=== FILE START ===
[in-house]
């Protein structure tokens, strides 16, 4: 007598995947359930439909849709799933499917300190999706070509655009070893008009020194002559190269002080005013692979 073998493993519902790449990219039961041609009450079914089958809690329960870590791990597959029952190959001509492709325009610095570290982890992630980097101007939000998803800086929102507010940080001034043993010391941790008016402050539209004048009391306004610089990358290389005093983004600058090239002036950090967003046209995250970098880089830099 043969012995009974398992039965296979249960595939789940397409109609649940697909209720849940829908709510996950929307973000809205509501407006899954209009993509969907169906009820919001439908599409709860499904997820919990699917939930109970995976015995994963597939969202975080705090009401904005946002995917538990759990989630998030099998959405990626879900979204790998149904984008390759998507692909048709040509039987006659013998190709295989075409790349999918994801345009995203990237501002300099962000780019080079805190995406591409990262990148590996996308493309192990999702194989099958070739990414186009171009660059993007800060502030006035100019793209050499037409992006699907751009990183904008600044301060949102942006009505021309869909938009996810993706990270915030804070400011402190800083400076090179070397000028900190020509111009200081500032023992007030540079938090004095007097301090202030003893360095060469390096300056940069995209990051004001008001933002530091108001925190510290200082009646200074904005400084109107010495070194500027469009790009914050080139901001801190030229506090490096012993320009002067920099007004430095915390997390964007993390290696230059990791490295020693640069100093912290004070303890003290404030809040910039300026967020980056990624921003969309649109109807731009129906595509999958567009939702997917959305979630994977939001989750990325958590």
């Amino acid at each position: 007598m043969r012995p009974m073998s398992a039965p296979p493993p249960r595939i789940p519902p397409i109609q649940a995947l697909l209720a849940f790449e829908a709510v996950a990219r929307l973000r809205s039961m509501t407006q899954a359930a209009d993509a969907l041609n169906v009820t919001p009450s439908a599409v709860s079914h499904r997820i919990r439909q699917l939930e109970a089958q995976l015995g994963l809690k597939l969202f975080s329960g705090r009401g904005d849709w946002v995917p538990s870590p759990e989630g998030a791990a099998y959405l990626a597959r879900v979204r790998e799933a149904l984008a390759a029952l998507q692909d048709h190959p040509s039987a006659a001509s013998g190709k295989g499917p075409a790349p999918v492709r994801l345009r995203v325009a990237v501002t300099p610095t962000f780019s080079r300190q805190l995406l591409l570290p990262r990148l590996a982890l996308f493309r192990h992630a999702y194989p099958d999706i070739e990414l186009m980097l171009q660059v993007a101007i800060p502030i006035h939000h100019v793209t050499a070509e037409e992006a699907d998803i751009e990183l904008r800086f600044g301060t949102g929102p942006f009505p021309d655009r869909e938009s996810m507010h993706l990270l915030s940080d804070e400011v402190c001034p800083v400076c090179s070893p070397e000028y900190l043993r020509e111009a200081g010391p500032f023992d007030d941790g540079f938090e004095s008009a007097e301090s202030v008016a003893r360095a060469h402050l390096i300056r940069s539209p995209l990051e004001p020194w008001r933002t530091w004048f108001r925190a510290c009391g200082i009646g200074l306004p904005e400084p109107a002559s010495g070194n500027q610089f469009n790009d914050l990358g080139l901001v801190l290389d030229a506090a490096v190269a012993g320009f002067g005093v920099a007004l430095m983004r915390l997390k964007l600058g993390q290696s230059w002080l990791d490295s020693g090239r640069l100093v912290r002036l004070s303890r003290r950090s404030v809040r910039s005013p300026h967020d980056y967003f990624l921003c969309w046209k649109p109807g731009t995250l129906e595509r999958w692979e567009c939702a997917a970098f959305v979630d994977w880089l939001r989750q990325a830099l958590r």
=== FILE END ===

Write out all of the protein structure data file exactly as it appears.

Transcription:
[in-house]
């Protein structure tokens, strides 16, 4: 007598995947359930439909849709799933499917300190999706070509655009070893008009020194002559190269002080005013692979 073998493993519902790449990219039961041609009450079914089958809690329960870590791990597959029952190959001509492709325009610095570290982890992630980097101007939000998803800086929102507010940080001034043993010391941790008016402050539209004048009391306004610089990358290389005093983004600058090239002036950090967003046209995250970098880089830099 043969012995009974398992039965296979249960595939789940397409109609649940697909209720849940829908709510996950929307973000809205509501407006899954209009993509969907169906009820919001439908599409709860499904997820919990699917939930109970995976015995994963597939969202975080705090009401904005946002995917538990759990989630998030099998959405990626879900979204790998149904984008390759998507692909048709040509039987006659013998190709295989075409790349999918994801345009995203990237501002300099962000780019080079805190995406591409990262990148590996996308493309192990999702194989099958070739990414186009171009660059993007800060502030006035100019793209050499037409992006699907751009990183904008600044301060949102942006009505021309869909938009996810993706990270915030804070400011402190800083400076090179070397000028900190020509111009200081500032023992007030540079938090004095007097301090202030003893360095060469390096300056940069995209990051004001008001933002530091108001925190510290200082009646200074904005400084109107010495070194500027469009790009914050080139901001801190030229506090490096012993320009002067920099007004430095915390997390964007993390290696230059990791490295020693640069100093912290004070303890003290404030809040910039300026967020980056990624921003969309649109109807731009129906595509999958567009939702997917959305979630994977939001989750990325958590």
């Amino acid at each position: 007598m043969r012995p009974m073998s398992a039965p296979p493993p249960r595939i789940p519902p397409i109609q649940a995947l697909l209720a849940f790449e829908a709510v996950a990219r929307l973000r809205s039961m509501t407006q899954a359930a209009d993509a969907l041609n169906v009820t919001p009450s439908a599409v709860s079914h499904r997820i919990r439909q699917l939930e109970a089958q995976l015995g994963l809690k597939l969202f975080s329960g705090r009401g904005d849709w946002v995917p538990s870590p759990e989630g998030a791990a099998y959405l990626a597959r879900v979204r790998e799933a149904l984008a390759a029952l998507q692909d048709h190959p040509s039987a006659a001509s013998g190709k295989g499917p075409a790349p999918v492709r994801l345009r995203v325009a990237v501002t300099p610095t962000f780019s080079r300190q805190l995406l591409l570290p990262r990148l590996a982890l996308f493309r192990h992630a999702y194989p099958d999706i070739e990414l186009m980097l171009q660059v993007a101007i800060p502030i006035h939000h100019v793209t050499a070509e037409e992006a699907d998803i751009e990183l904008r800086f600044g301060t949102g929102p942006f009505p021309d655009r869909e938009s996810m507010h993706l990270l915030s940080d804070e400011v402190c001034p800083v400076c090179s070893p070397e000028y900190l043993r020509e111009a200081g010391p500032f023992d007030d941790g540079f938090e004095s008009a007097e301090s202030v008016a003893r360095a060469h402050l390096i300056r940069s539209p995209l990051e004001p020194w008001r933002t530091w004048f108001r925190a510290c009391g200082i009646g200074l306004p904005e400084p109107a002559s010495g070194n500027q610089f469009n790009d914050l990358g080139l901001v801190l290389d030229a506090a490096v190269a012993g320009f002067g005093v920099a007004l430095m983004r915390l997390k964007l600058g993390q290696s230059w002080l990791d490295s020693g090239r640069l100093v912290r002036l004070s303890r003290r950090s404030v809040r910039s005013p300026h967020d980056y967003f990624l921003c969309w046209k649109p109807g731009t995250l129906e595509r999958w692979e567009c939702a997917a970098f959305v979630d994977w880089l939001r989750q990325a830099l958590r």